This also really varies. Almost every album I’ve made has one track that is essentially a live performance just because I often write things specifically to be played live. On “a l4ngu4g3” for example “all 4 u” and most of “zebra” are live tracks. Both of those tracks required a lot of leg work in terms of preparation and practice so that I could eventually trigger and edit each sound in real time. Sometimes, I will try to perform deconstructed/warped versions of tracks from the records but I am not always happy with those results. Last year, I was determined to come up with a completely new set for nearly every single performance I did. It was honestly kind of stupid and exhausting to do! Some of this material has made it onto forthcoming records but a lot of it has been scraped because it was really not particularly great (haha). I do really want every live set as more eaze to feel special. Personally, I don’t always enjoy performing as more eaze unless I can present something new or make the experience unique in some way. For this reason, I’ve recently started doing more improvised collaborations live which has been really challenging but also forced me to make decisions that I wouldn’t necessarily make playing solo.
4. You seem to be a very successful independent artist. You tour often, and you release a ton of material on various labels. How have you achieved a balance between your personal life and artistic life? Some struggle with this more than others, so I figured I’d ask.
I am often very tired because I try to do a lot both in my personal and artistic lives lol. I am very lucky in that I have a supportive partner who often encourages me to work on music and constantly supports my artistic endeavors. For years, I worked as a private music instructor and I had a very open/loose teaching schedule that allowed me plenty of time to compose and record. In the last two years, I’ve worked a 9-5 at a law office in Austin that gives me a significant amount of freedom in my personal life and genuinely supports my life outside of the job. I have a true compulsion to record and compose- being an artist in a fairly niche genre/community, there is never a particularly huge rush to finish something nor a limit to how many things I can do at one time. So, I work at my own pace which is alternately slow and fast but I try to constantly keep recording and working on new things. I do my best to spend some time either writing or just messing around with sound every day even if there’s no definite goal. I feel like I am always learning and constantly figuring out what I want something to be. (I should maybe note that I don’t tour a ton as more eaze but will often travel with the other groups I’m in!).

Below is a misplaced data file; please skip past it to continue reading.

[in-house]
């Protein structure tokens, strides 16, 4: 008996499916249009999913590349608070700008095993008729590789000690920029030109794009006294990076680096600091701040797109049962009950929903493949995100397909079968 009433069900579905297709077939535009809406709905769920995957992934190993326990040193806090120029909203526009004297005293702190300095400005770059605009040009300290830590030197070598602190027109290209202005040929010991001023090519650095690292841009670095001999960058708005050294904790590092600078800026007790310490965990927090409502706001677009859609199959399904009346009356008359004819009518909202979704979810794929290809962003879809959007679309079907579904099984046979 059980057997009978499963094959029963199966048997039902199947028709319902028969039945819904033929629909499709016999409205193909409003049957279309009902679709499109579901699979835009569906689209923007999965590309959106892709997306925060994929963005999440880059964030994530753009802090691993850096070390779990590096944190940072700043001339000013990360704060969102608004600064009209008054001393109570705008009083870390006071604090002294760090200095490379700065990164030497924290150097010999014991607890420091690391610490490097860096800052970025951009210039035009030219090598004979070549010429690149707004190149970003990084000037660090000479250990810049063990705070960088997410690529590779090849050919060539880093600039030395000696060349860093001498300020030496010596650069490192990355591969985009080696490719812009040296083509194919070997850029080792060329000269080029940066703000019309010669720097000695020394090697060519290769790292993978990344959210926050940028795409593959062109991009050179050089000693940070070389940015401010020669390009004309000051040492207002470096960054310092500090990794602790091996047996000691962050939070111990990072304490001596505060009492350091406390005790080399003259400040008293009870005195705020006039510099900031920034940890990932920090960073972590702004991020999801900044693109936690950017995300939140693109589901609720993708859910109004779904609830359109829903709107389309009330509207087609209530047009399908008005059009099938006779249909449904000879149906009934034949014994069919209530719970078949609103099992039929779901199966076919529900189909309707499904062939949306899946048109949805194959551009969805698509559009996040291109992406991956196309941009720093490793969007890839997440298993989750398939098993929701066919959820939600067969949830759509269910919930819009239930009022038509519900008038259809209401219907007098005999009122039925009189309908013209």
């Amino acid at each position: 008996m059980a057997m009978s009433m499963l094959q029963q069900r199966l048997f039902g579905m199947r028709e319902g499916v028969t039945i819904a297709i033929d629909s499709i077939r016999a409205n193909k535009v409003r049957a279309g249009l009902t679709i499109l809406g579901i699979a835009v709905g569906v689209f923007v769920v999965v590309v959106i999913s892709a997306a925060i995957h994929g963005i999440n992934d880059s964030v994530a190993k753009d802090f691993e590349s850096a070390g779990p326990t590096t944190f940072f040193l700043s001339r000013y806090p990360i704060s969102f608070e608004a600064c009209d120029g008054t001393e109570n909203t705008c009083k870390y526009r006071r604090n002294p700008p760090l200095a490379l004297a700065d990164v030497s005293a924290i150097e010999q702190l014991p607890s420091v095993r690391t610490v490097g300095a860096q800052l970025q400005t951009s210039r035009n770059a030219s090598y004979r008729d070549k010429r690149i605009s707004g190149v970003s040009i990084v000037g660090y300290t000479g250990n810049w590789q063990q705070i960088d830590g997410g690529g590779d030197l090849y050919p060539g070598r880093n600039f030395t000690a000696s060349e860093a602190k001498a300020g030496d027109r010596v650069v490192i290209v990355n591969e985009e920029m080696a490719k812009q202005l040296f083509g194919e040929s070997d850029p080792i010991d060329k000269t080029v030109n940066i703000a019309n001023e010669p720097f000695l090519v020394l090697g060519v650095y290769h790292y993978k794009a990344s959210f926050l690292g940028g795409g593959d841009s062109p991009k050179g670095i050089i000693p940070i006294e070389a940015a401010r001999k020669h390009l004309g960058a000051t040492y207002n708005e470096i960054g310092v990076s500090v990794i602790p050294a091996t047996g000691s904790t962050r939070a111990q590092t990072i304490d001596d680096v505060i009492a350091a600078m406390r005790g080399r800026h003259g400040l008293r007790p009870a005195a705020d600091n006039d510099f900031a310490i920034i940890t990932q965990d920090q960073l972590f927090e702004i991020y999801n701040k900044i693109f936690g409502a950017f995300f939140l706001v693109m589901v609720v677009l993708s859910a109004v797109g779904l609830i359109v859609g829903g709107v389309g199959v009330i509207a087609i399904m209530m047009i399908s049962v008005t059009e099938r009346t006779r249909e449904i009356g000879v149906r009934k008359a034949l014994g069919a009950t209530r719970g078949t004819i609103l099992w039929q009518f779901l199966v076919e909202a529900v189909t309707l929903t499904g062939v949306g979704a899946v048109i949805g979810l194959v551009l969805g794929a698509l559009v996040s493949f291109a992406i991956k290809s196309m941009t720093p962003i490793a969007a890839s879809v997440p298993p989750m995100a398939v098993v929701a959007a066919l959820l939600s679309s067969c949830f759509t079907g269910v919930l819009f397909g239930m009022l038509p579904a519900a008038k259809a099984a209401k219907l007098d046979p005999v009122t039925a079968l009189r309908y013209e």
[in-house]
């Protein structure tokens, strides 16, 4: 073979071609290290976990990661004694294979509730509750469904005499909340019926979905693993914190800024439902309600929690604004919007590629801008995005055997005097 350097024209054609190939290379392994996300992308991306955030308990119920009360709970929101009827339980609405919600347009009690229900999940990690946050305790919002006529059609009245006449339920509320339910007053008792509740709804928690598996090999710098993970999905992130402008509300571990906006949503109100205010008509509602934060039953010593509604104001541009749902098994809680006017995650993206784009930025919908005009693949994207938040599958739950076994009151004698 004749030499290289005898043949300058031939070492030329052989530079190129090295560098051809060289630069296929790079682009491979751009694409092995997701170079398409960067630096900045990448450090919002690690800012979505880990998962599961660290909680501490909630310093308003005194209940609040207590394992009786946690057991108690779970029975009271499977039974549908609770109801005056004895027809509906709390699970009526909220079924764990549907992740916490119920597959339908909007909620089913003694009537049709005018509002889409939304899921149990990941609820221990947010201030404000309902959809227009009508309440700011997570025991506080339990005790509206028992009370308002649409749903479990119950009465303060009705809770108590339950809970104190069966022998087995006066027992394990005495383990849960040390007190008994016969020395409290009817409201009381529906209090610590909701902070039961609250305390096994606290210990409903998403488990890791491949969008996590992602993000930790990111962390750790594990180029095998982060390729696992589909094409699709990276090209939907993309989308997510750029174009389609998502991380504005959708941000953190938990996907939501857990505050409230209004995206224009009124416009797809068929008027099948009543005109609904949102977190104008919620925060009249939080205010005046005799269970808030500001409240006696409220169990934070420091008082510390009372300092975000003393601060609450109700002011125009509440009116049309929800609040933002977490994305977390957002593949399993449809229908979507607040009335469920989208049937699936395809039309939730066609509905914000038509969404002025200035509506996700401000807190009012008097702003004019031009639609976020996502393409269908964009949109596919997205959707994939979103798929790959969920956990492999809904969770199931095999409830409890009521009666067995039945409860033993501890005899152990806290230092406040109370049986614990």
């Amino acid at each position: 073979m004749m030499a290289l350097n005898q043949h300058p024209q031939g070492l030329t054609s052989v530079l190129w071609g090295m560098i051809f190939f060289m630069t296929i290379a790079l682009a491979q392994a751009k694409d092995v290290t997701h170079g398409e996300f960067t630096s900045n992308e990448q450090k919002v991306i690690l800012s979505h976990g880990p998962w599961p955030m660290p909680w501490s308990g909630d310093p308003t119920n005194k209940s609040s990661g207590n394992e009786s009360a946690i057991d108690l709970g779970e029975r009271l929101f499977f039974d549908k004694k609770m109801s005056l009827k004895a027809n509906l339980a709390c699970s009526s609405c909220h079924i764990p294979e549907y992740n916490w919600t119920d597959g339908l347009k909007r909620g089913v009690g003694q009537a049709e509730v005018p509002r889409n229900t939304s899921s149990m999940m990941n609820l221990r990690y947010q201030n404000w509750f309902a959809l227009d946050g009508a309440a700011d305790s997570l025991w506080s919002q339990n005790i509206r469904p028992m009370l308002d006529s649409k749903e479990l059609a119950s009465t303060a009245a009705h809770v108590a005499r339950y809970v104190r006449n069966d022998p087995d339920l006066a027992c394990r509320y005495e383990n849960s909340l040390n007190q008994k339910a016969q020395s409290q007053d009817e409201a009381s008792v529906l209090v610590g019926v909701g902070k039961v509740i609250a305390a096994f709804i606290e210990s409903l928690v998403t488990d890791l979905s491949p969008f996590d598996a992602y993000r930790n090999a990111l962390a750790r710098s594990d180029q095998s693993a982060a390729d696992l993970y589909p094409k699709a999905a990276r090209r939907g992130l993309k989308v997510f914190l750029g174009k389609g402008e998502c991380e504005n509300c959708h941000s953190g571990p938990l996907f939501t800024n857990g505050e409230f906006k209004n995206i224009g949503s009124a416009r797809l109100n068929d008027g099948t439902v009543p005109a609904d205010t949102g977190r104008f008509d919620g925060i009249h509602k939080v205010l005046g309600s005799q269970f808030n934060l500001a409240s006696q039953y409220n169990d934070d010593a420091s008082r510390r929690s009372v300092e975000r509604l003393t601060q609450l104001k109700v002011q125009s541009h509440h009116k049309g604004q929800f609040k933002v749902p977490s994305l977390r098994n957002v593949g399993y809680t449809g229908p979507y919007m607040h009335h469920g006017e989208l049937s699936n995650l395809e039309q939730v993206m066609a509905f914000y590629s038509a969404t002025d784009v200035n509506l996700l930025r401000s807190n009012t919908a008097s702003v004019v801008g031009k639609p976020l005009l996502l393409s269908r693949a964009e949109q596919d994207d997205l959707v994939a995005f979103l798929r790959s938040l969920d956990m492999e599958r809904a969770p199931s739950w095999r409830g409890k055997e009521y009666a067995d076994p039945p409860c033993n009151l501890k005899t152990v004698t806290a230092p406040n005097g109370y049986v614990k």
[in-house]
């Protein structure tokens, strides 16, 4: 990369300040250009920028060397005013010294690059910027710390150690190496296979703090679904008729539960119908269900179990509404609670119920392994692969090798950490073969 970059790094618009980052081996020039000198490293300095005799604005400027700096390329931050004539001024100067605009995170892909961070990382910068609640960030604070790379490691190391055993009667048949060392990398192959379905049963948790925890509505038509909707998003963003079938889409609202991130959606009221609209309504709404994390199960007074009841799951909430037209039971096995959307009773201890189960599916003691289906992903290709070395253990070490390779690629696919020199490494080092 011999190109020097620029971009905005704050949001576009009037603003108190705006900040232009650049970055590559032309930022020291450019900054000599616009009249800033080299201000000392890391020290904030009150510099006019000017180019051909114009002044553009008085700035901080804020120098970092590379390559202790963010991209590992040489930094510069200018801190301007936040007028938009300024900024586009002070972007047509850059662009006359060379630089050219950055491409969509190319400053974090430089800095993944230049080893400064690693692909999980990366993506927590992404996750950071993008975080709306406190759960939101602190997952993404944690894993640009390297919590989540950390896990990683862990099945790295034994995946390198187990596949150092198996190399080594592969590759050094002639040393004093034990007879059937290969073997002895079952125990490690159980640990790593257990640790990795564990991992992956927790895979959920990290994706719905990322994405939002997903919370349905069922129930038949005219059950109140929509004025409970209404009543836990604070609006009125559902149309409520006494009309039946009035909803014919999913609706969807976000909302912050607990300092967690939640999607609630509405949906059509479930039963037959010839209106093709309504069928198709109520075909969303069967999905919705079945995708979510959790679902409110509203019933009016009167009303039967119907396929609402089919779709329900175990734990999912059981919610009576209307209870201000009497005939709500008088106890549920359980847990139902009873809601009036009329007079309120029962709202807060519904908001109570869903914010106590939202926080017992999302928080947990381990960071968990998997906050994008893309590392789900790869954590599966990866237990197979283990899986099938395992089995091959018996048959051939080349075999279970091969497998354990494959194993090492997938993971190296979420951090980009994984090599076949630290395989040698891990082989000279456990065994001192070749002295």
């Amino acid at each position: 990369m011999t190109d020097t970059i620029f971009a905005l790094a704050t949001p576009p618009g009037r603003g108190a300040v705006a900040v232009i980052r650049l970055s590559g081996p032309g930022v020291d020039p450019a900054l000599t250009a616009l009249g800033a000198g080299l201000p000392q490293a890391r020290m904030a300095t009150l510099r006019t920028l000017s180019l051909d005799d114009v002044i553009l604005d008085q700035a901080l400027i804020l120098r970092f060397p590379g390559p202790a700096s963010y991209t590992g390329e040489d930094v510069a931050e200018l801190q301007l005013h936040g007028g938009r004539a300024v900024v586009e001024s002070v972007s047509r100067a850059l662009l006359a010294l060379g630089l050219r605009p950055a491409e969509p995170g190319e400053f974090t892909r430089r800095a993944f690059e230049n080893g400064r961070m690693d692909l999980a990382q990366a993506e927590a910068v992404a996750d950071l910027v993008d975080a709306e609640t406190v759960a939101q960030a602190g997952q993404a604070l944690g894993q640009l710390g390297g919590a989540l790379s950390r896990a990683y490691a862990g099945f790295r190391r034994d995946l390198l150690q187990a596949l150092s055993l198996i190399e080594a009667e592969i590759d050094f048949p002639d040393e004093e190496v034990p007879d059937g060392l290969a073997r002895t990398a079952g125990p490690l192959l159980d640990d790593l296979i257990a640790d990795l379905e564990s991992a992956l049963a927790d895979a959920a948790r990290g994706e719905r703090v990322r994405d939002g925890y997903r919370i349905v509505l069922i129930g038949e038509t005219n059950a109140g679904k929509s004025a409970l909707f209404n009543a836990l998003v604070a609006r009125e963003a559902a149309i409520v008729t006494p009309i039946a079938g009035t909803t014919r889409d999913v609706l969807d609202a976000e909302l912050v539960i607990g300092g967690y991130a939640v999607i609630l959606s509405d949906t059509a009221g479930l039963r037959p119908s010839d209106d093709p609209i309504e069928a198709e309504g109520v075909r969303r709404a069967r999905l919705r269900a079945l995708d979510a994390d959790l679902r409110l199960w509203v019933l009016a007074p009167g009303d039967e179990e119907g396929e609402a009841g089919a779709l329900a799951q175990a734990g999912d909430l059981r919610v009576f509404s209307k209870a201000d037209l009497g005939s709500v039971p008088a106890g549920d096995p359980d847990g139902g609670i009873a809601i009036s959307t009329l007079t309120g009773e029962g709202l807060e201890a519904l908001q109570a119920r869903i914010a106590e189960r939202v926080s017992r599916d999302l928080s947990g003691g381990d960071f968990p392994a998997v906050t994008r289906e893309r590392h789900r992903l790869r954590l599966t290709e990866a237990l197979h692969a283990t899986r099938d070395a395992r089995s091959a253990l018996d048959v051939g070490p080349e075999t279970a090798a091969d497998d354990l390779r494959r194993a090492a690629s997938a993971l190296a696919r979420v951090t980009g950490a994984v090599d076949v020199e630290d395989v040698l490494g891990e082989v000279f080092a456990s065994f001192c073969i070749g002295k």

5. How many albums have you released as More Eaze? I currently only have 3 in my personal collection (firesid3 ch@t room, Yum, and a l4ngu4g3). How have your experiences with these labels of varying levels of success differed?
I actually have to count myself haha. Holy cow, counting splits/singles I have 24 more eaze releases!!! 18 albums without splits/singles. I feel so lucky because all of the labels I’ve worked with have been labels that I’ve been huge fans of. For example, Orange Milk’s discography had an extremely important impact on my life before I actually got to work with them and the same could be said about countless other labels I’ve had the fortune of working with. I am not super concerned with how successful a label is when I work with them-I only care that I like their work and feel a connection with what they’re doing. That being said, it is always exciting to see my music reach different people because of a label’s following. However, I should note that one of the most successful more eaze releases was also for one of the smallest labels I release for! So, it really just depends on who hears a record at any given time.